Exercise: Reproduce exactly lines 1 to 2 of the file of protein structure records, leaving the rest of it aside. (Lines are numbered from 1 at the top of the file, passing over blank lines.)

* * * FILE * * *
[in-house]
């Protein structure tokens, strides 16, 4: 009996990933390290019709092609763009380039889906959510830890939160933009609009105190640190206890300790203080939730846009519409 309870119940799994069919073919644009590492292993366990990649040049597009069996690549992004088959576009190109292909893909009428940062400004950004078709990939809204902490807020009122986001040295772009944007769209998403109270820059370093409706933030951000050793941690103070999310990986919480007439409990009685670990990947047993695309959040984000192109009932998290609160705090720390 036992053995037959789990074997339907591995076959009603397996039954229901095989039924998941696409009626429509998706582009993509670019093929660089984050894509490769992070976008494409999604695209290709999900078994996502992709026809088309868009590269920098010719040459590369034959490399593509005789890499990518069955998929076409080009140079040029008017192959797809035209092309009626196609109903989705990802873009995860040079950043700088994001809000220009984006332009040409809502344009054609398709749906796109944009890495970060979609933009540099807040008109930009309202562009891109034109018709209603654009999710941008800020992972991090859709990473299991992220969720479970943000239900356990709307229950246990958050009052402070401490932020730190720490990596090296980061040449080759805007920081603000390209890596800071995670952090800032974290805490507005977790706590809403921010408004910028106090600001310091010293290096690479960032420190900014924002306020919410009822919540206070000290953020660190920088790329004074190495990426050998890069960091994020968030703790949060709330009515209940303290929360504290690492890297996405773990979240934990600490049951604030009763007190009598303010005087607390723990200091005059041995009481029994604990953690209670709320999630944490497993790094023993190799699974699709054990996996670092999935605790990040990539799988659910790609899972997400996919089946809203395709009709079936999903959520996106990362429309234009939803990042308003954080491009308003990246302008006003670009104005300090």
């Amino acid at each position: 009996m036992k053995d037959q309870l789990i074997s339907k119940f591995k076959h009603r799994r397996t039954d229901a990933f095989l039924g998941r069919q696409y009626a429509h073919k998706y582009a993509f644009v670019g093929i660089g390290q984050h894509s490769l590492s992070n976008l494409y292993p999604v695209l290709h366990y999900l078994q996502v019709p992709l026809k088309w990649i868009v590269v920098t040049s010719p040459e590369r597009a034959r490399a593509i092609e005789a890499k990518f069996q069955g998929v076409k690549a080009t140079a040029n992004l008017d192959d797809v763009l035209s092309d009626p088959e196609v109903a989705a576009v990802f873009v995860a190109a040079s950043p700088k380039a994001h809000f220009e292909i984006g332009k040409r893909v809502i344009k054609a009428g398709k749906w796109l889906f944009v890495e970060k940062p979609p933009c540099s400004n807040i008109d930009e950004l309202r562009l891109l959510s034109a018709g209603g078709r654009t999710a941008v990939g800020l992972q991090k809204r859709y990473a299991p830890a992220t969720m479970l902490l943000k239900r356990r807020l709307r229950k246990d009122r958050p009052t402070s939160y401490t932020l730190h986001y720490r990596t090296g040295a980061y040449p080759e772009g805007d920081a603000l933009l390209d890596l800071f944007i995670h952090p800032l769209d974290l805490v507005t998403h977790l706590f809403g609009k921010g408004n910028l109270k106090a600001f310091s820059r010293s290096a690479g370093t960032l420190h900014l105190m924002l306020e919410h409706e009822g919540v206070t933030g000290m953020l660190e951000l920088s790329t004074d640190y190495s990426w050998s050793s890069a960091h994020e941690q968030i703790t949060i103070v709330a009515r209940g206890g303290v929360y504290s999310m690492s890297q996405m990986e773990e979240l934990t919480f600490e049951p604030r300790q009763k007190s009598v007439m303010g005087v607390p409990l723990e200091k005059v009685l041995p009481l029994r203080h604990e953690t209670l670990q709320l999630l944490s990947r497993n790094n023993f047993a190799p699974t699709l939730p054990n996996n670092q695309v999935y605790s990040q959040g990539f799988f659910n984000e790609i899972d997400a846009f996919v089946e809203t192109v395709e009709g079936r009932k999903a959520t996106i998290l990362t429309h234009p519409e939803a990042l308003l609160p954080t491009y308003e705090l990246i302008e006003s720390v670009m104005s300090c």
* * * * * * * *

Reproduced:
[in-house]
């Protein structure tokens, strides 16, 4: 009996990933390290019709092609763009380039889906959510830890939160933009609009105190640190206890300790203080939730846009519409 309870119940799994069919073919644009590492292993366990990649040049597009069996690549992004088959576009190109292909893909009428940062400004950004078709990939809204902490807020009122986001040295772009944007769209998403109270820059370093409706933030951000050793941690103070999310990986919480007439409990009685670990990947047993695309959040984000192109009932998290609160705090720390 036992053995037959789990074997339907591995076959009603397996039954229901095989039924998941696409009626429509998706582009993509670019093929660089984050894509490769992070976008494409999604695209290709999900078994996502992709026809088309868009590269920098010719040459590369034959490399593509005789890499990518069955998929076409080009140079040029008017192959797809035209092309009626196609109903989705990802873009995860040079950043700088994001809000220009984006332009040409809502344009054609398709749906796109944009890495970060979609933009540099807040008109930009309202562009891109034109018709209603654009999710941008800020992972991090859709990473299991992220969720479970943000239900356990709307229950246990958050009052402070401490932020730190720490990596090296980061040449080759805007920081603000390209890596800071995670952090800032974290805490507005977790706590809403921010408004910028106090600001310091010293290096690479960032420190900014924002306020919410009822919540206070000290953020660190920088790329004074190495990426050998890069960091994020968030703790949060709330009515209940303290929360504290690492890297996405773990979240934990600490049951604030009763007190009598303010005087607390723990200091005059041995009481029994604990953690209670709320999630944490497993790094023993190799699974699709054990996996670092999935605790990040990539799988659910790609899972997400996919089946809203395709009709079936999903959520996106990362429309234009939803990042308003954080491009308003990246302008006003670009104005300090």